Here is the corresponding speed-up graph of the medium-difficulty 64x64 board. Just like the worst-case 9x9 board, there is linear speed-up until 6 processors, where the amount of speed-up plateaus at 5x.

Analysis

From running my algorithm on the easy-difficulty and medium-difficulty 9x9 boards, I was able to conclude that it was extremely difficult to measure speed-up on these simpler boards since it solves the puzzle too quickly, and the number of processors involved has little to no relevance on the overall speed-up. The range of the execution time in these boards was also extremely small, in the hundredths and thousands of a milisecond, so the difference in execution times become more and more insignificant since the difference became smaller.

From the worst-case 9x9 worst board, it is clear that speed-up increases linearly, then plateaus at 5x speedup at 6 processors. From the medium-difficulty 64x64 board, the results are almost identical to that of the worst-case 9x9 board.. Therefore, the fact that the 64x64 board produced the same results as the 9x9 board verifies that my algorithm has scalability, as it scales with input size. However, my algorithm limitations scale as well, as the 64x64 board also plateaus in speedup at 6 processors, just like in the worst-case 9x9 board.

There is a lot of potential for improvement in my algorithm. One of the biggest flaws in my implementation is that there is high contention on my global stack. I speculate that this is due to the lock that I implemented, compounded with the fact that the workload on each thread is fairly small since threads only needed to check for validity on one cell, as opposed to checking validity for an entire row of cells, column of cells, or a 3x3 grid of cells. If threads finish their computation before the lock on the stack becomes free, then threads must wait, or idle, until the lock becomes free. During this time of idling, the threads are not doing anything useful. Therefore, by increasing the computation that each thread is doing, which can happen by making each thread check for validity for a row, column, or 3x3 grid as described above, then the time that each thread should spend idling for the lock would significantly decrease, which would result in less contention on the stack.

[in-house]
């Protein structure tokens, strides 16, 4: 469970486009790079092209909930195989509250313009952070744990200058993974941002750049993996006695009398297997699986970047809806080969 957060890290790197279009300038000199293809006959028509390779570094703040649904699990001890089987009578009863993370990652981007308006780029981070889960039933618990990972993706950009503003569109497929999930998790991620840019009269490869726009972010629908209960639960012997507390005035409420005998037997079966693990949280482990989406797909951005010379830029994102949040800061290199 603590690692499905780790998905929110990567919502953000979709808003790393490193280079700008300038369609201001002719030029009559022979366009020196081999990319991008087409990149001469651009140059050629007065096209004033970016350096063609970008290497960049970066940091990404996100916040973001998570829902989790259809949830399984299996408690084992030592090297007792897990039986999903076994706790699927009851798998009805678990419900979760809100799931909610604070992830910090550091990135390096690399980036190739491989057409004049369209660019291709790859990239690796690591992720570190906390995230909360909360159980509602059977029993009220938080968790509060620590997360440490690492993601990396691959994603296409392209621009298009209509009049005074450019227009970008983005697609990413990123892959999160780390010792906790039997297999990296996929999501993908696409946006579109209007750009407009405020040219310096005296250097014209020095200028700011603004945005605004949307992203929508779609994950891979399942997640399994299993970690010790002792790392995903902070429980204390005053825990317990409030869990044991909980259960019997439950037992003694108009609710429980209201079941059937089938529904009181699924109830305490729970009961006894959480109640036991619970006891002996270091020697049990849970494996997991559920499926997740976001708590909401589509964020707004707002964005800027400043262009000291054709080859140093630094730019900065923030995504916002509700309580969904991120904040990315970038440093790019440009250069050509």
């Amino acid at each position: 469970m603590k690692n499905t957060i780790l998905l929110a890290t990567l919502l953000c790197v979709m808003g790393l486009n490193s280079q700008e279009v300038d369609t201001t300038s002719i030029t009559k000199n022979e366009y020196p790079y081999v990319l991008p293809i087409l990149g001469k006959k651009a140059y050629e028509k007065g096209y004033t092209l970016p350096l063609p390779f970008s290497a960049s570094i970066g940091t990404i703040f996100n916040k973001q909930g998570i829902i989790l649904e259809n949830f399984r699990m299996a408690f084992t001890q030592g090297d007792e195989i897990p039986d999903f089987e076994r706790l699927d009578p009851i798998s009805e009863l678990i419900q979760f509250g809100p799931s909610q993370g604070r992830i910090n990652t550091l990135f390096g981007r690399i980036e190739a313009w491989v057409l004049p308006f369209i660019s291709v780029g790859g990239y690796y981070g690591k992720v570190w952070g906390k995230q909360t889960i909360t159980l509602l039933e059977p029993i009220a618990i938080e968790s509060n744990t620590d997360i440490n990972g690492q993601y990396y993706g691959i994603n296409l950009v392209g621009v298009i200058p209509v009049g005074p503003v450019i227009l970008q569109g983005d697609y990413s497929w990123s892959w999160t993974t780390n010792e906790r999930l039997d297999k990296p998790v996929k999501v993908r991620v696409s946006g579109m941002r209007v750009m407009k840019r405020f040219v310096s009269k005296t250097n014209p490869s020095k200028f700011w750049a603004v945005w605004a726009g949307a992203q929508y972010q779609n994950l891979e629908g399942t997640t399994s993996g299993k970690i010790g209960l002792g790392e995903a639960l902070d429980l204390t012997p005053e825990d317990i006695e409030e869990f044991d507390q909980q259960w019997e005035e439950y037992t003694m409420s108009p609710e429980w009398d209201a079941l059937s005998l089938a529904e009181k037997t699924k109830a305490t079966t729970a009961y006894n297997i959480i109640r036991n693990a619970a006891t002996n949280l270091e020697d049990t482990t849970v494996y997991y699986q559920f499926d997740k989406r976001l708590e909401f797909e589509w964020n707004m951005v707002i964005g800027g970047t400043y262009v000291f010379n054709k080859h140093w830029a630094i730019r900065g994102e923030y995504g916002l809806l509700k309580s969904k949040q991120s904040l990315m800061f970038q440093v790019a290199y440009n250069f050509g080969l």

Another spot for improvement in my algorithm is the inconsistent timing that is prevalent among my executions with a high number of processors. As I described previously, the data I collected on the execution times for each number of processors was gathered by taking the average of 10 trials. The main reason why I conducted 10 trials was because there was a fair amount of inconsistency with the actual value of the execution time, as the range of the execution time can vary greatly depending on the number of processors. I speculate that this is due to the fact that threads are not pushing and popping in a fixed order, so the thread that contains the permutation with the solution could be reached faster or slower on multiple executions, depending on whether that thread can push and pop before the other threads get access to the lock. As described previously, this can be resolved by reducing contention with the stack, or I can implement a fixed order in which threads would be able to push and pop things from the stack. The latter option may not necesarily give me a faster runtime, but it would definitely ensure that there would be more consistency in my execution times.

I believe that my choice of machine was perfectly sound. The Gates Machine that I used, ghc30, with 6 cores (but 12 threads from hyperthreading being enabled) was more than enough to provide me a reasonable way to observe the speedup difference from using a varying number of threads. My selection of using OpenMP to paralleize my solver is also extremely efficient for the problem I was given. OpenMP provided me a very friendly and convenient framework for locks, parallelization, and shared memory, and I felt that the execution time from OpenMP was sufficient enough so that I didn't need to pursue other frameworks. For future work, I could try utilizing the OpenMPI framework or design different pruning algorithms to parallelize.

References

Backtracking sudoku solver algorithm
Wikipedia on Sudoku
Parallel Sudoku Solver by Hilda Huang and Lindsay Zhong (CMU)